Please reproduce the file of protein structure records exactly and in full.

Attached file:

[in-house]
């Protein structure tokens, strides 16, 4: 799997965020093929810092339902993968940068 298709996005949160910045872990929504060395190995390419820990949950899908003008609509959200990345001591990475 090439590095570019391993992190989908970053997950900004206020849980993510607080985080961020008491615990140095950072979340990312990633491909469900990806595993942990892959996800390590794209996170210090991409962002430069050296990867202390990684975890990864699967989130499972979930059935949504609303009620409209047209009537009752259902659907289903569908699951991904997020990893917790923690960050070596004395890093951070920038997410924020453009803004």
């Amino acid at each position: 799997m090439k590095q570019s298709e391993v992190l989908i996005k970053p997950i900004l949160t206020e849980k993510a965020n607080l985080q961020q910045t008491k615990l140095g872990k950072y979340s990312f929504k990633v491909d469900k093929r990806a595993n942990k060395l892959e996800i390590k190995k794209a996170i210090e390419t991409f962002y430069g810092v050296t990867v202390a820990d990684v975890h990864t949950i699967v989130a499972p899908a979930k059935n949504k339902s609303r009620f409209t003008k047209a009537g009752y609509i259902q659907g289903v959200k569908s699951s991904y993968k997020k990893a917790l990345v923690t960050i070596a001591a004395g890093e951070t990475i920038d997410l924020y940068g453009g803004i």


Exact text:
[in-house]
């Protein structure tokens, strides 16, 4: 799997965020093929810092339902993968940068 298709996005949160910045872990929504060395190995390419820990949950899908003008609509959200990345001591990475 090439590095570019391993992190989908970053997950900004206020849980993510607080985080961020008491615990140095950072979340990312990633491909469900990806595993942990892959996800390590794209996170210090991409962002430069050296990867202390990684975890990864699967989130499972979930059935949504609303009620409209047209009537009752259902659907289903569908699951991904997020990893917790923690960050070596004395890093951070920038997410924020453009803004």
């Amino acid at each position: 799997m090439k590095q570019s298709e391993v992190l989908i996005k970053p997950i900004l949160t206020e849980k993510a965020n607080l985080q961020q910045t008491k615990l140095g872990k950072y979340s990312f929504k990633v491909d469900k093929r990806a595993n942990k060395l892959e996800i390590k190995k794209a996170i210090e390419t991409f962002y430069g810092v050296t990867v202390a820990d990684v975890h990864t949950i699967v989130a499972p899908a979930k059935n949504k339902s609303r009620f409209t003008k047209a009537g009752y609509i259902q659907g289903v959200k569908s699951s991904y993968k997020k990893a917790l990345v923690t960050i070596a001591a004395g890093e951070t990475i920038d997410l924020y940068g453009g803004i």